Myth or (also) Reality?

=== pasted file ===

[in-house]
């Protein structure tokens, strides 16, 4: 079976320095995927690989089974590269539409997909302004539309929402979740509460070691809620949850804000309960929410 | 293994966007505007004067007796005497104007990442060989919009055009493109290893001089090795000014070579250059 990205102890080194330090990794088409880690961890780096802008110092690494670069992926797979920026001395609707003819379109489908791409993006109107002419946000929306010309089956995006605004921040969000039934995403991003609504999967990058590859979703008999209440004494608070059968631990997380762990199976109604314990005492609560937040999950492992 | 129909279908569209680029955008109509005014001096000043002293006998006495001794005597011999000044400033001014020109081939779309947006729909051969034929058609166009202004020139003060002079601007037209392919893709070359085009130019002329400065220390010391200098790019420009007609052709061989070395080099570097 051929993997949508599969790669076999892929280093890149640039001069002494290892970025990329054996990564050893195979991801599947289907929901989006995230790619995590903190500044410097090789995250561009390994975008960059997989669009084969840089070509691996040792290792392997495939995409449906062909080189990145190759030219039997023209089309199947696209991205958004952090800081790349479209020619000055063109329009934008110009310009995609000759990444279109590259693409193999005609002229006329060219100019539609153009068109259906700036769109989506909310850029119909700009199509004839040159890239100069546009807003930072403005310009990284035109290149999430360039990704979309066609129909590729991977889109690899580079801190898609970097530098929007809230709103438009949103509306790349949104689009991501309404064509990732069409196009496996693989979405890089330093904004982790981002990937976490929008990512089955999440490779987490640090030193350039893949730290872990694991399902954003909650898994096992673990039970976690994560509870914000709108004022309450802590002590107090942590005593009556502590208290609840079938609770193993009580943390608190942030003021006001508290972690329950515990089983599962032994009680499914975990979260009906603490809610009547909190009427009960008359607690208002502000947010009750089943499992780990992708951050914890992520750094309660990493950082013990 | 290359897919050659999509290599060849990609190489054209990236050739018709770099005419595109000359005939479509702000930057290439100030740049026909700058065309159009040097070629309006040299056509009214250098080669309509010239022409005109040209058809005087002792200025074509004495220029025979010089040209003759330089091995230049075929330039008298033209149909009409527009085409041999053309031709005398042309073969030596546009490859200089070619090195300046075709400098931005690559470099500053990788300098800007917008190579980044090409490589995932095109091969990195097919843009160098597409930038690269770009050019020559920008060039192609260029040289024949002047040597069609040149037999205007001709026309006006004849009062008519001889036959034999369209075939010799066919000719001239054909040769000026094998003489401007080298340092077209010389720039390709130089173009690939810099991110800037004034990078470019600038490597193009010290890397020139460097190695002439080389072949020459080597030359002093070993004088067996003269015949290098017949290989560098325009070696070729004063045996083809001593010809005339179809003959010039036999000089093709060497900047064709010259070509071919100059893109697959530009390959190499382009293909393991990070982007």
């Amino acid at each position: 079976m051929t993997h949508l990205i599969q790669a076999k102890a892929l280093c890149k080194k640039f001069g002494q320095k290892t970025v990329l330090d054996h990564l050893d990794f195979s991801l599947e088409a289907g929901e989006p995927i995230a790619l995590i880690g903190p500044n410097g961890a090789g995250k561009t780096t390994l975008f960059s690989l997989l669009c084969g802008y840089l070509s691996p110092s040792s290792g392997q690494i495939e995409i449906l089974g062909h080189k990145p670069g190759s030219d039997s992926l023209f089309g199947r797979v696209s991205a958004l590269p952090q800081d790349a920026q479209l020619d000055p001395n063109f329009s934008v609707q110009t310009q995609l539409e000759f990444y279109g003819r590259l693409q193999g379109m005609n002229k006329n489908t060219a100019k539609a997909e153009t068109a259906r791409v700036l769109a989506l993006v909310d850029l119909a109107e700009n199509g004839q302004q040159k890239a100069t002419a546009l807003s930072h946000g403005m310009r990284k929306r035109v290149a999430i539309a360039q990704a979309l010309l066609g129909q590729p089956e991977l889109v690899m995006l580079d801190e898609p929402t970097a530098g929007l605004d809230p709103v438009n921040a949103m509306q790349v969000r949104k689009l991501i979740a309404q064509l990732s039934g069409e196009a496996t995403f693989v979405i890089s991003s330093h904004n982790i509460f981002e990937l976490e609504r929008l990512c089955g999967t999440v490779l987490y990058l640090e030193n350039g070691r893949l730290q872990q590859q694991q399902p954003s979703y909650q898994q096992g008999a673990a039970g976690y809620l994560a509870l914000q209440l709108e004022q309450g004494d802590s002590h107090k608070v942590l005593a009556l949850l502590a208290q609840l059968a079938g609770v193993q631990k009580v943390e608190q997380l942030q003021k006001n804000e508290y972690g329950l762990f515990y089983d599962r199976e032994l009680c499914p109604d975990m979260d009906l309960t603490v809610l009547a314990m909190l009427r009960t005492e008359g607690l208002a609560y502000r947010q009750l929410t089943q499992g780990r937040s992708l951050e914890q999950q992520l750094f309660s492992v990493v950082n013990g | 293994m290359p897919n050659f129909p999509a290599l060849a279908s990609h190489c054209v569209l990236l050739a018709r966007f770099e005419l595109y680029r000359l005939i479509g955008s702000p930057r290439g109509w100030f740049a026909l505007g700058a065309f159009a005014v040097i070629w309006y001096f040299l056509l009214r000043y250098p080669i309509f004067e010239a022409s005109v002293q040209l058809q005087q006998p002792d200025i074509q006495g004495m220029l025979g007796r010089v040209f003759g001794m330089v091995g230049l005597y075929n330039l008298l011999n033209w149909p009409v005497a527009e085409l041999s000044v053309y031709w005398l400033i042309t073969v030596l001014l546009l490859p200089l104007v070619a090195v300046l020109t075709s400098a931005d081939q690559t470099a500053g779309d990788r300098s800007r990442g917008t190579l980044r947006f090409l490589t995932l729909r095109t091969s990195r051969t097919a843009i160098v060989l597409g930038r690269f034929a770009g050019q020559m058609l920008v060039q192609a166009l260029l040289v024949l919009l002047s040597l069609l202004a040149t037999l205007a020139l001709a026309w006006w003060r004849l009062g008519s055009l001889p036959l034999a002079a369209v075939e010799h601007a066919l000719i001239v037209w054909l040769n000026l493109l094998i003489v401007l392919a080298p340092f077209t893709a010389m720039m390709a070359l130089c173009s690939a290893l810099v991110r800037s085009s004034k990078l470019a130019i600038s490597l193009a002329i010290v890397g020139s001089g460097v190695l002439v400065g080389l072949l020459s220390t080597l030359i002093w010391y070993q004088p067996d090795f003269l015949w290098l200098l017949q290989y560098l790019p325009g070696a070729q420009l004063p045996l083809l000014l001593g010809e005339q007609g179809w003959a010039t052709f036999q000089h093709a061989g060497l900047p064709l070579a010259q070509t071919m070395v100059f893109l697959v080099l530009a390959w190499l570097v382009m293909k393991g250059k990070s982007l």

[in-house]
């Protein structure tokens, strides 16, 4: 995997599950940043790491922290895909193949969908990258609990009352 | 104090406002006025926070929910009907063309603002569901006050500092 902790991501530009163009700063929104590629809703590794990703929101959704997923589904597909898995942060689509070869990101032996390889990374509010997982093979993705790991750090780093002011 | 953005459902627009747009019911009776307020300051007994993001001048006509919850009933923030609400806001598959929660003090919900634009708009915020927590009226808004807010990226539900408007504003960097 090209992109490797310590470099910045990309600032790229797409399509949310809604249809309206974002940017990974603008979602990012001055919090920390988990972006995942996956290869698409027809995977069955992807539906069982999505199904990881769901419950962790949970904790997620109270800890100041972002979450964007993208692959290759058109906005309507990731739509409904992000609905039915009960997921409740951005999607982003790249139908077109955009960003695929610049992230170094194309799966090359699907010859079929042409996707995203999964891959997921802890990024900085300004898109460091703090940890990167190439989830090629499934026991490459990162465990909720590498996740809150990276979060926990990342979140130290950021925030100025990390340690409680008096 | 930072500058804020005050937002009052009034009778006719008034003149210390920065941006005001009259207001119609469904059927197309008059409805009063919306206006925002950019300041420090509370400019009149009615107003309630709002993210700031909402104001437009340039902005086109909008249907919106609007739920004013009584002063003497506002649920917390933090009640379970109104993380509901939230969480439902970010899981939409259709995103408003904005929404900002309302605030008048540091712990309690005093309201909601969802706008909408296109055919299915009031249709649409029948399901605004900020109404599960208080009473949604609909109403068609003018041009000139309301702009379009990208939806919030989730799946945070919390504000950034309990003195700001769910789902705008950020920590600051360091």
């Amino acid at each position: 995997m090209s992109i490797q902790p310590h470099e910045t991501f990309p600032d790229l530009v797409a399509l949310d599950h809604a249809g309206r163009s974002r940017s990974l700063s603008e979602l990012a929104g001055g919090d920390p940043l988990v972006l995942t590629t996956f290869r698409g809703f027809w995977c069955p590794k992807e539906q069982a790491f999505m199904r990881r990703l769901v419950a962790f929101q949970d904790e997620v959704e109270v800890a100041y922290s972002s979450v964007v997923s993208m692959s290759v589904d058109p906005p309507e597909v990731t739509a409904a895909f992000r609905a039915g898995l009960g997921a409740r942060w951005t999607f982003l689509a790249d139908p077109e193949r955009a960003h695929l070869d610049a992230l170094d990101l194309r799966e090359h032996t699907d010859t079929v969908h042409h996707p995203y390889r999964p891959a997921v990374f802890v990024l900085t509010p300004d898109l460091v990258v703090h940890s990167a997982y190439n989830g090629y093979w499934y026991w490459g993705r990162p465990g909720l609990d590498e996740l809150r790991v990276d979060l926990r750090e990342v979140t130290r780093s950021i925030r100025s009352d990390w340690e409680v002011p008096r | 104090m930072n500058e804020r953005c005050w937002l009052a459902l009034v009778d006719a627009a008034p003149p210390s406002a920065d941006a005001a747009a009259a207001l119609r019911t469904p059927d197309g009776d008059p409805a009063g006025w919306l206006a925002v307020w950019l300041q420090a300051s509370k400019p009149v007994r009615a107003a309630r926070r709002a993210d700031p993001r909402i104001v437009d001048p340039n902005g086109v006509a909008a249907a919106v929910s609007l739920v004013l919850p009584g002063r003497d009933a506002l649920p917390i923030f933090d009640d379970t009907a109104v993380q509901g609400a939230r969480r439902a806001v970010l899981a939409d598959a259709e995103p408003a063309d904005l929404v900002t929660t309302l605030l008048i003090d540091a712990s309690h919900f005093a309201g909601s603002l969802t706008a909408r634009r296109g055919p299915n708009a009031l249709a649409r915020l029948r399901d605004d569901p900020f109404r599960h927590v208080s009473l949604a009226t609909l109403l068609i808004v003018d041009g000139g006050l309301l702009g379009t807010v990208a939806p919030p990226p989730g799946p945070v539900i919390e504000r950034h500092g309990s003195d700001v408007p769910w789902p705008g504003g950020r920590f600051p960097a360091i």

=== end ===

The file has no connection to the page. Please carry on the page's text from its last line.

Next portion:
In the paper, which presents the historical circumstances under which Central European area was formed, the author expresses his conviction that Central Europe was never merely an idea, but, at least from the eighteenth century onwards, a particular area between the European east and west. By comparing the views by Edvard Kocbek, the Slovene poet and politician, and Istvan Bibo, the Hungarian publicist, the author concludes that, in the period between the beginning of the nineteenth century and the Second World War, there were two tendencies in the development of the Central European idea: the first one sought the way out of Central European fragmentation and backwardness in a federal association of the Central European countries, whereas the second defended the view that Central Europe was an integral part of the German cultural and economic area. Since with Nazism the German idea of Mitteleuropa won, it seemed, after the Second World War, that the idea was compromised. Although the idea was shortly revived in the 1980's, especially by the Polish, Czech and Hungarian political dissidents, it lost its relevance after the fall of the Berlin Wall.
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